T351 Week 11 - Spring 2014
- Legal Issues
- Codecs / Digitizing / Color Sampling
- Production tips
- Framed - short story for the day: http://vimeo.com/31013938
Cybercollege.com units 66 & 67
Announcements / Reality Check
- Art Video Critiques - Remember to submit one this week.
- Storytelling exercises: Your pre-production materials
(treatment and script) are due this week. (Group grade) There will be no lab this week as the time is for your groups to shoot your projects. Completed
projects are due next week.Please remember to let me know this week if your group plans on submitting a shared edit (and what your plan for it will be). Otherwise I expect everyone in a group to have their own edit. We'll start watching these at 10:00 AM during your lab time. We're all going to review and critique the Storytelling Videos, just like we did with the Interview Feature Stories.
- Final Projects: Your final project proposal and treatment are due this week. I've met with the entire Wednesday lab about their projects but not everyone in the Friday lab. Please let me know if you have time Wednesday morning to walk through your treatment.
In terms of the law, news & entertainment programming are viewed differently
and afforded different restrictions or freedoms.
Laws are constantly being challenged through litigation. Legal lines are often fuzzy and constantly being re-drawn.
As producers, videographers, or editors, it's important to understand
some of these boundaries and the basics of law as it pertains to TV.
Intellectual Property (IP) & Copyright Law
Work of the mind is known as Intellectual Property, often abbreivated as IP. The essential notion behind IP law is that once someone creates something (a story, song, painting, invention, etc.) their idea is protected by law. IP law can be divided into several categories.
- Inventions and devices can be patented.
- Logos can be trademarked.
- Music, poetry, film, dance and other creative works can be copyrighted.
Patents and trademarks and registered through the US Patent & Trademark Office, an agency of the Department of Commerce. Copyrights are registered through the US Copyright Office, a division of the Library of Congress.
While it's relatively easy to acquire a copyright for a song or other piece of creative work, one does not need a copyright to gain basic protection.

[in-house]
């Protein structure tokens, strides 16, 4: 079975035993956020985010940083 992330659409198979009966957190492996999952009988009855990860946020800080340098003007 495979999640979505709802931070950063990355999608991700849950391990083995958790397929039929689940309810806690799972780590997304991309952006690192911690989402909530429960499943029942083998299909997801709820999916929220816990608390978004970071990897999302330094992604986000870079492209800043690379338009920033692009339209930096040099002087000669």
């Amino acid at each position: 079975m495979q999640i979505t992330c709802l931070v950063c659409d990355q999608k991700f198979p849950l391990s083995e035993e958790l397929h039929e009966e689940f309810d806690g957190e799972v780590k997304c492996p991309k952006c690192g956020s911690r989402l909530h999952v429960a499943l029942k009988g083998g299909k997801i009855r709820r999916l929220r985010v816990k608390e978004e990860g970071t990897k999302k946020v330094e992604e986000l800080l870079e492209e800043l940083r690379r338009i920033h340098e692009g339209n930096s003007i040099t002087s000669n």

Generally speaking, one should not use existing IP in commercial work. If one does want to use existing music, photos, video, film or other elements in a commercial work, they need a license agreement.
Fair Use - Allows existing intellectual property to be used in teaching,
news and other applications with public benefit. This is not clearly defined.
Privacy - everyone is entitled to this. However those in the public
spotlight are given less protection.
Intrusion - When you intrude into a person's
Access - Generally shooting on public property is OK. Private
property for news is another matter.
Commercial appropriation - It is NOT OK to use someone else's likeness
to further your own cause.
Staging - Can't "stage" or reenact events unrealistically
for news or documentary purposes. Be careful with using comparable
footage as well.
Shield Laws - Protecting sources. States offer differing
protection than the Feds.
Defamation (libel & slander) - Presenting content that
lowers the public's estimation of a person. Negligence (not
bothering to check facts).
Public Domain - Copyright has expired.
There are three types of legal contracts you should be familiar with:
- Model Releases
- Location Releases
- License Agreements
Model/Talent Releases: These agreements outline the
conditions of which the talent will appear in a program. In order to be legally binding, they must specify a time period (duration) and some form of compensation.
Location Releases: These agreements outline the conditions
of which a certain location is used in a program.
License Agreements provide
for the limited use of someone else's copyrighted material (intellectual property). Anything that has been created, written, composed
etc is given some level of protected by Federal copyright law. Music is usually
the easiest thing to procure a clearance for (most TV & radio
stations have blanket licenses with BMI and ASCAP). Prints, photos, paintings & other
visual items are much trickier.
Be careful with what you have in the background on a commercial production. Avoid showing existing IP (E.g. identifiable artwork NOT in the public domain).
ASCAP, BMI & SESAC too
- ASCAP (American Society of Composers, Authors and Publishers)
- BMI (Broadcast Music Incorporated)
- SESAC (Society of European Stage Authors and Composers)
These three organizations do similar things: they represent the IP rights of musical artists, publishers & composers.
- Blanket License - Allows the holder (E.g. TV or radio station) to play any of the recordings. Typically broadcasters would want them from both BMI & ASCAP.